The rate of coronavirus infections may have decreased, but the infections are still happening in various parts of the world. As such, it is important to be careful and learn how cleaning can help prevent the spread of the virus and what steps you can take to reduce the risk of infection in your household.
Covid-19 is primarily transmitted from one individual to the next through small saliva droplets or other bodily fluids that float in the air following a sneeze or a cough. Contaminated surfaces and objects can play a role in the transmission of the virus. The actual role they play in the transmission is not entirely clear, but they certainly play one in related viruses like MERS and SARS. Therefore, it makes sense that an object contaminated with coronavirus could pass it on. An example is when an individual touches the surface or object, and then touches their mouth, nose, or face without cleaning their hands.
So, if an individual at risk of having the disease has been in your household, it is important to clean to minimize the contamination on surfaces and thus reduce the risk of further transmission of the virus. In addition, it will help cut down the risk of transmission of other pathogens.
What is the Difference Between Cleaning & Disinfection?
Many people don’t know this, but there’s a difference between cleaning and disinfection. The former means the physical act of removing organic matter like dirt and germs from objects. Disinfection, on the other hand, refers to using chemicals to kill germs and pathogens on surfaces.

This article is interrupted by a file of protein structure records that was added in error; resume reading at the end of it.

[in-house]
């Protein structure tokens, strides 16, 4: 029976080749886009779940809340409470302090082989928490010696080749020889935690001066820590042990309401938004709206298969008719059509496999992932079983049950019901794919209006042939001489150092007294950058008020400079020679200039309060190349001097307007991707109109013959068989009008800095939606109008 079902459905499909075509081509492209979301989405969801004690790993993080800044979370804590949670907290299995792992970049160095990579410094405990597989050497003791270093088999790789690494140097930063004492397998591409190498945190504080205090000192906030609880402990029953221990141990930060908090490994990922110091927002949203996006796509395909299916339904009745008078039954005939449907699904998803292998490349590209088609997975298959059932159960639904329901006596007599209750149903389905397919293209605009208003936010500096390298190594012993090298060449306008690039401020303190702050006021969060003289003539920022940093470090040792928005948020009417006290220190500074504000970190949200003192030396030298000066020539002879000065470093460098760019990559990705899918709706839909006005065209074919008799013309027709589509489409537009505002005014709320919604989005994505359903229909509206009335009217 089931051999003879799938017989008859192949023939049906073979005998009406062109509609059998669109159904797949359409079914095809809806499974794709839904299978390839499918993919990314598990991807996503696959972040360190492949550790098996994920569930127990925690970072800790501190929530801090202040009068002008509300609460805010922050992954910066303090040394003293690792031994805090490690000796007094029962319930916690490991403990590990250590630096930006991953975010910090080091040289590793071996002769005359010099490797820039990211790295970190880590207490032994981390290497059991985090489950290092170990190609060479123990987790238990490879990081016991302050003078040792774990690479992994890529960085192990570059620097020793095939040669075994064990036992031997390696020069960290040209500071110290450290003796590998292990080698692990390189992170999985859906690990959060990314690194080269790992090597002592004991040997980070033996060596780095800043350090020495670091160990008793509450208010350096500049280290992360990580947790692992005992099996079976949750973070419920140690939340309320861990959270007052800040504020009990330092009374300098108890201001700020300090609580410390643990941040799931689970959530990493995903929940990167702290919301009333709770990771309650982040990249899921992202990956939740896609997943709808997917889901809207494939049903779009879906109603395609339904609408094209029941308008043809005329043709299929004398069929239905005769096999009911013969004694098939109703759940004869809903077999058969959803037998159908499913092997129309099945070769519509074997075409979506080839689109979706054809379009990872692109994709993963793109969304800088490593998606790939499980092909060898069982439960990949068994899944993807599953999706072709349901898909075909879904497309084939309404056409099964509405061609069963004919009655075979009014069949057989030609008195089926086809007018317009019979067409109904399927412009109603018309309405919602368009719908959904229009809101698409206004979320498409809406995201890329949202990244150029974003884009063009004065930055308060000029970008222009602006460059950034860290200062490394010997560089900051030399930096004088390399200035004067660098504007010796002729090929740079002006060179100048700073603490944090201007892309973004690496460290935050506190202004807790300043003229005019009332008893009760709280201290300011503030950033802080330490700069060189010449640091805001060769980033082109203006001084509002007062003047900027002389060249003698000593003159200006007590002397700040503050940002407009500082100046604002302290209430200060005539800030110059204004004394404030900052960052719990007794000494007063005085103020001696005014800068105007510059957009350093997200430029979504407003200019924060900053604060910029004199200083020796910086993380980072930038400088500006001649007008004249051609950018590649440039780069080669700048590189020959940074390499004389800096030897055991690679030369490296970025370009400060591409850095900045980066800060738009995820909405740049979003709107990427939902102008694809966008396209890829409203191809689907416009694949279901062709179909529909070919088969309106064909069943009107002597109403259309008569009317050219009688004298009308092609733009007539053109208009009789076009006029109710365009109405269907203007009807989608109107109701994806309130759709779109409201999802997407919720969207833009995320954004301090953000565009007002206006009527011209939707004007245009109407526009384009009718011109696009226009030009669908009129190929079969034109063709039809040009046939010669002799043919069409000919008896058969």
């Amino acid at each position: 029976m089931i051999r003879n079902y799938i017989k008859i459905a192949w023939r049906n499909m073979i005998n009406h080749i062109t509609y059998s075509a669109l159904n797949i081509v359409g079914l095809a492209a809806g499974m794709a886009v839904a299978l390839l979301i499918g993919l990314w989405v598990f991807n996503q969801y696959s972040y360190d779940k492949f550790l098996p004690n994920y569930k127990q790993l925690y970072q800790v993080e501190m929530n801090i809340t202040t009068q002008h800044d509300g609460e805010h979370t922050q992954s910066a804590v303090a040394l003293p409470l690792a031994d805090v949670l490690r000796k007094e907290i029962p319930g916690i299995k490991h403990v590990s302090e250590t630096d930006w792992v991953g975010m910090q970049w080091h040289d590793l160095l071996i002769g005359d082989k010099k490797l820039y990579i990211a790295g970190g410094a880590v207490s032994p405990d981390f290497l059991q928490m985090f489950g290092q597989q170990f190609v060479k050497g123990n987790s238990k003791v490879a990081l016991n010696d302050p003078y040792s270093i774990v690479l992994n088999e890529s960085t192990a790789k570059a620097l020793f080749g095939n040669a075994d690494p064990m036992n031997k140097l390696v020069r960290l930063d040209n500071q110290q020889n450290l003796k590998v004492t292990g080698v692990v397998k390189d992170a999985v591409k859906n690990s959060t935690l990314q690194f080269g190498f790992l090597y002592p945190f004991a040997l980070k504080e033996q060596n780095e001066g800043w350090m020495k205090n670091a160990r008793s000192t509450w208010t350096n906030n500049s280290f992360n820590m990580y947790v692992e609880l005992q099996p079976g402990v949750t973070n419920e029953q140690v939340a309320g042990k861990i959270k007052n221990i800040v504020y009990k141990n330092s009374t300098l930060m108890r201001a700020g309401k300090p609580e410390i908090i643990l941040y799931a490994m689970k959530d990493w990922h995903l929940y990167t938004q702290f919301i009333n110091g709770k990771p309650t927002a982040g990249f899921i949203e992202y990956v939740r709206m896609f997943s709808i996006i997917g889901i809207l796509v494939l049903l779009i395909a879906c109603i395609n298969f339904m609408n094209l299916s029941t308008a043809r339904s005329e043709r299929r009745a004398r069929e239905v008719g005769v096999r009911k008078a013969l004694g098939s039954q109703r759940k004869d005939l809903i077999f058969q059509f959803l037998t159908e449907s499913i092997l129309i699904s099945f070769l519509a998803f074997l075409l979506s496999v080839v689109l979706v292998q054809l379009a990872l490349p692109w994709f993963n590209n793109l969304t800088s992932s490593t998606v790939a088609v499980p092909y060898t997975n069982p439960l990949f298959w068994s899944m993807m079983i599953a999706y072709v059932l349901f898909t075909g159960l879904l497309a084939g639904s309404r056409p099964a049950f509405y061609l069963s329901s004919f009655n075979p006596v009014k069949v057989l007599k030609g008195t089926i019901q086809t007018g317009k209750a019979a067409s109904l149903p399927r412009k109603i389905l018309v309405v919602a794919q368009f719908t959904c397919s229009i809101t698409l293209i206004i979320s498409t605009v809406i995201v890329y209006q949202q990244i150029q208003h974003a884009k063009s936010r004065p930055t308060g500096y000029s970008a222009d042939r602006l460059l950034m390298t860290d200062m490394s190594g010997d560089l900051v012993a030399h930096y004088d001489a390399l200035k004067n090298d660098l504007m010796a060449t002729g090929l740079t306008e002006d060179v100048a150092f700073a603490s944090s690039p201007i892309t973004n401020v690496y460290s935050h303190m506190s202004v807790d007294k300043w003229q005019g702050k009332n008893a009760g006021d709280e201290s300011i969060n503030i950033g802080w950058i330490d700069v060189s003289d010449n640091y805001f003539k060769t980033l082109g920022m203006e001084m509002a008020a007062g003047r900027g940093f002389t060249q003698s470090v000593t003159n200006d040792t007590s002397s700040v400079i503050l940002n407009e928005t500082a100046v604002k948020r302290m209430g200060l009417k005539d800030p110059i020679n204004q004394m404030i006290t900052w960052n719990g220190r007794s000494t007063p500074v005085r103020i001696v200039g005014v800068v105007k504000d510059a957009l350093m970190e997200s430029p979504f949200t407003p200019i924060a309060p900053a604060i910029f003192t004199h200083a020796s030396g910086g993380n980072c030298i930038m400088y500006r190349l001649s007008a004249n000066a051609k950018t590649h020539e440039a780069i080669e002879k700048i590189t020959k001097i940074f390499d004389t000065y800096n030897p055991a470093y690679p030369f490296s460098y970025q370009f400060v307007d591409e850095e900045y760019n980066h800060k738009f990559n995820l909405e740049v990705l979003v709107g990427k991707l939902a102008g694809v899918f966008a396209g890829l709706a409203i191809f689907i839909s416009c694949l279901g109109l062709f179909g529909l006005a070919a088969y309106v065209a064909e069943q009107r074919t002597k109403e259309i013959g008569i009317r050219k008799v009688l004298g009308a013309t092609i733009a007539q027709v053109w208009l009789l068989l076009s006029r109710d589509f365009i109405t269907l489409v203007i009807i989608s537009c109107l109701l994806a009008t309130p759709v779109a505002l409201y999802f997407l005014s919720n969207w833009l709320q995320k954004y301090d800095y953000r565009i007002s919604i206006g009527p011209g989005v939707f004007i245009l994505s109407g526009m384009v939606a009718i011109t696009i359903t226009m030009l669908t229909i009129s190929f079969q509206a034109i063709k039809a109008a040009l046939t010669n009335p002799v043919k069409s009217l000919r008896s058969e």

Cleaning is imperative as the organic matter may reduce or inhibit the disinfectant’s ability to get rid of germs.
How Long Will Coronavirus Survive in Your Household?
This is no precise answer to this question, but if the variant is similar to most coronaviruses, then you could be looking at a few hours and potentially several days. The survival duration depends on an array of factors like the surface material, humidity as well as temperature.
What Could be Contaminated in Your Household?
This can be hard to determine as the virus is not visible to the naked eye. When someone sneezes or coughs, particularly if they do not cover their mouth, chances are the surfaces near them will be contaminated. Hands are usually responsible for moving pathogens from one point to another and so, objects that people come into contact with are at the highest risk of contamination.
Objects that are frequently touched including taps, door handles, kitchen cupboards, TV remotes, fridges, phones, iPads, laptops, and computers are usually at the greatest risk of being contaminated.
What Should You Use To Clean and How?
Fortunately, coronavirus is fragile in nature and therefore vulnerable in most conditions. Both heat and detergents, including soap, can render it useless.
If you think a surface is contaminated in your office, you should hire an office cleaning company to help kill the virus. Remember to thoroughly clean your hands after the task, preferably using an alcohol-based sanitiser, and do not touch your mouth, nose, or eyes.
How you go about the cleaning is also important as you don’t want to recontaminate the surface during the process. Work from one side of the surface to the next using the ‘’S’’ shape pattern.
If you’re reusing the cloth, ensure you wash it afterwards and allow it to dry in the sun.